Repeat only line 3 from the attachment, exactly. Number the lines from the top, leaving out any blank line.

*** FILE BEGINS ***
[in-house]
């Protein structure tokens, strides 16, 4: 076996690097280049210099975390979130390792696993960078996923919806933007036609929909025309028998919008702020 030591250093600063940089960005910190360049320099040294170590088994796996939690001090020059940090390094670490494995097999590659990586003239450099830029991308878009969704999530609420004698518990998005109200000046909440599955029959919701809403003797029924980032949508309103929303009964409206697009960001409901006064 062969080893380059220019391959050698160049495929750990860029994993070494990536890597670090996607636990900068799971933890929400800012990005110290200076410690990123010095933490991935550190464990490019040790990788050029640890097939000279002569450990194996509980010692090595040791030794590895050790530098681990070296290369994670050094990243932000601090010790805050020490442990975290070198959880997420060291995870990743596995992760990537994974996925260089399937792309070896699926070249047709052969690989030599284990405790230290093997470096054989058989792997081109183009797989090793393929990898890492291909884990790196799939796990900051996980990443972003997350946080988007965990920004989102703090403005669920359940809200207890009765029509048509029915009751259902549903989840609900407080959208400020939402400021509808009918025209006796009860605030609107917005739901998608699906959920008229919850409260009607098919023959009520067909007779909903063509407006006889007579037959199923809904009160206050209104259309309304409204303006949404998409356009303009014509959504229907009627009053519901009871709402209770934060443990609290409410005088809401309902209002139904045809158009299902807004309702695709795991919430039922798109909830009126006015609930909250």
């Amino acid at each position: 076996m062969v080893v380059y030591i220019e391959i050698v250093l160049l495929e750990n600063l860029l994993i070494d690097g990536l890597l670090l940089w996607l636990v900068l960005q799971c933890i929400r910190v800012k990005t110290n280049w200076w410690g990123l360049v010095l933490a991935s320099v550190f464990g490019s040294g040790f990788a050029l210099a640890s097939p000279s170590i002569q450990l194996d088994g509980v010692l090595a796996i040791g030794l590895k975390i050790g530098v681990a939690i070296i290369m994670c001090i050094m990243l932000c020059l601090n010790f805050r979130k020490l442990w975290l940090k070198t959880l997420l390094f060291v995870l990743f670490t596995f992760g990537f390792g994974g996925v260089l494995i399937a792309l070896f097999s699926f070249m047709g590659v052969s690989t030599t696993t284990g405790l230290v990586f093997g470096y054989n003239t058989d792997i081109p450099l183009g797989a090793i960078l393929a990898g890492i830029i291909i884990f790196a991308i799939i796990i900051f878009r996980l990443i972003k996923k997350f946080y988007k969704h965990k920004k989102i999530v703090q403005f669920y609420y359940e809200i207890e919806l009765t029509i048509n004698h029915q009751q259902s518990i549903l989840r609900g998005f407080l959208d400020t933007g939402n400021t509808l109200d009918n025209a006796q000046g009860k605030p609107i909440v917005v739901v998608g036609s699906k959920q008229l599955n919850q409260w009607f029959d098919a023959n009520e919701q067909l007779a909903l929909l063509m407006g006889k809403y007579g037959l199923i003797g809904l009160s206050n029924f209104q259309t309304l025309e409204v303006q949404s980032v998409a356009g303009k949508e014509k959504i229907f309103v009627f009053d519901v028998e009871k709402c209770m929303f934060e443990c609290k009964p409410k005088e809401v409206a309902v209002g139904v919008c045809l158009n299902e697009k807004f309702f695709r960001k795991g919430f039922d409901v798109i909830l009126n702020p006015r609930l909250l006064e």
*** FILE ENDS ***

């Amino acid at each position: 076996m062969v080893v380059y030591i220019e391959i050698v250093l160049l495929e750990n600063l860029l994993i070494d690097g990536l890597l670090l940089w996607l636990v900068l960005q799971c933890i929400r910190v800012k990005t110290n280049w200076w410690g990123l360049v010095l933490a991935s320099v550190f464990g490019s040294g040790f990788a050029l210099a640890s097939p000279s170590i002569q450990l194996d088994g509980v010692l090595a796996i040791g030794l590895k975390i050790g530098v681990a939690i070296i290369m994670c001090i050094m990243l932000c020059l601090n010790f805050r979130k020490l442990w975290l940090k070198t959880l997420l390094f060291v995870l990743f670490t596995f992760g990537f390792g994974g996925v260089l494995i399937a792309l070896f097999s699926f070249m047709g590659v052969s690989t030599t696993t284990g405790l230290v990586f093997g470096y054989n003239t058989d792997i081109p450099l183009g797989a090793i960078l393929a990898g890492i830029i291909i884990f790196a991308i799939i796990i900051f878009r996980l990443i972003k996923k997350f946080y988007k969704h965990k920004k989102i999530v703090q403005f669920y609420y359940e809200i207890e919806l009765t029509i048509n004698h029915q009751q259902s518990i549903l989840r609900g998005f407080l959208d400020t933007g939402n400021t509808l109200d009918n025209a006796q000046g009860k605030p609107i909440v917005v739901v998608g036609s699906k959920q008229l599955n919850q409260w009607f029959d098919a023959n009520e919701q067909l007779a909903l929909l063509m407006g006889k809403y007579g037959l199923i003797g809904l009160s206050n029924f209104q259309t309304l025309e409204v303006q949404s980032v998409a356009g303009k949508e014509k959504i229907f309103v009627f009053d519901v028998e009871k709402c209770m929303f934060e443990c609290k009964p409410k005088e809401v409206a309902v209002g139904v919008c045809l158009n299902e697009k807004f309702f695709r960001k795991g919430f039922d409901v798109i909830l009126n702020p006015r609930l909250l006064e």